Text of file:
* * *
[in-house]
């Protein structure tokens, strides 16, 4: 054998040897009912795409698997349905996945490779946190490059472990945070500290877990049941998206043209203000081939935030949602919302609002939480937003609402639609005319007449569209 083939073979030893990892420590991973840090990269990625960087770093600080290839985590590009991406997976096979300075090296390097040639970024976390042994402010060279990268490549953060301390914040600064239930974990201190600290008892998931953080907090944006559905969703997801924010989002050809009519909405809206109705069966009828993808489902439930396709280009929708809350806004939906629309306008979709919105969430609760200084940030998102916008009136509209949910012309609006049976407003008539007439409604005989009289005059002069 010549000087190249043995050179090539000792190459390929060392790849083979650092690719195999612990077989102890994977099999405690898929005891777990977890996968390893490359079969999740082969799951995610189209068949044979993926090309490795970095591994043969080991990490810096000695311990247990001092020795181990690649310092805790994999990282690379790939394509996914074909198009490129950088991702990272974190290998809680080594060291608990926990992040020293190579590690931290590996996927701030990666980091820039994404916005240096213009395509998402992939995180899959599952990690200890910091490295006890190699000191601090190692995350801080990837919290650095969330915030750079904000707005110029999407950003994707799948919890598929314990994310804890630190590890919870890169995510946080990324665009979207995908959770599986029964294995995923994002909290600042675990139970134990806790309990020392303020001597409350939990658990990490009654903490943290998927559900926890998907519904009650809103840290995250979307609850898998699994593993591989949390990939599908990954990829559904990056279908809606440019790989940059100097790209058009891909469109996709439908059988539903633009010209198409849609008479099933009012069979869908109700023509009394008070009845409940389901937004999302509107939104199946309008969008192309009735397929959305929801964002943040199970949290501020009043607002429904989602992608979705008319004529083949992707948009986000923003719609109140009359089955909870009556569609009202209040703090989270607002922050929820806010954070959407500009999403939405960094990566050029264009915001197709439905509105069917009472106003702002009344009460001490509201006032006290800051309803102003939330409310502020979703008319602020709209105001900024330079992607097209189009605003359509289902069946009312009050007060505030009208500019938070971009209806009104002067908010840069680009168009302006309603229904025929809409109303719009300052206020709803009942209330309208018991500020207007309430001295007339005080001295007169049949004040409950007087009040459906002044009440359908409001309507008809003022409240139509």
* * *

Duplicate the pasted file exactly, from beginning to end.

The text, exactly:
[in-house]
């Protein structure tokens, strides 16, 4: 054998040897009912795409698997349905996945490779946190490059472990945070500290877990049941998206043209203000081939935030949602919302609002939480937003609402639609005319007449569209 083939073979030893990892420590991973840090990269990625960087770093600080290839985590590009991406997976096979300075090296390097040639970024976390042994402010060279990268490549953060301390914040600064239930974990201190600290008892998931953080907090944006559905969703997801924010989002050809009519909405809206109705069966009828993808489902439930396709280009929708809350806004939906629309306008979709919105969430609760200084940030998102916008009136509209949910012309609006049976407003008539007439409604005989009289005059002069 010549000087190249043995050179090539000792190459390929060392790849083979650092690719195999612990077989102890994977099999405690898929005891777990977890996968390893490359079969999740082969799951995610189209068949044979993926090309490795970095591994043969080991990490810096000695311990247990001092020795181990690649310092805790994999990282690379790939394509996914074909198009490129950088991702990272974190290998809680080594060291608990926990992040020293190579590690931290590996996927701030990666980091820039994404916005240096213009395509998402992939995180899959599952990690200890910091490295006890190699000191601090190692995350801080990837919290650095969330915030750079904000707005110029999407950003994707799948919890598929314990994310804890630190590890919870890169995510946080990324665009979207995908959770599986029964294995995923994002909290600042675990139970134990806790309990020392303020001597409350939990658990990490009654903490943290998927559900926890998907519904009650809103840290995250979307609850898998699994593993591989949390990939599908990954990829559904990056279908809606440019790989940059100097790209058009891909469109996709439908059988539903633009010209198409849609008479099933009012069979869908109700023509009394008070009845409940389901937004999302509107939104199946309008969008192309009735397929959305929801964002943040199970949290501020009043607002429904989602992608979705008319004529083949992707948009986000923003719609109140009359089955909870009556569609009202209040703090989270607002922050929820806010954070959407500009999403939405960094990566050029264009915001197709439905509105069917009472106003702002009344009460001490509201006032006290800051309803102003939330409310502020979703008319602020709209105001900024330079992607097209189009605003359509289902069946009312009050007060505030009208500019938070971009209806009104002067908010840069680009168009302006309603229904025929809409109303719009300052206020709803009942209330309208018991500020207007309430001295007339005080001295007169049949004040409950007087009040459906002044009440359908409001309507008809003022409240139509």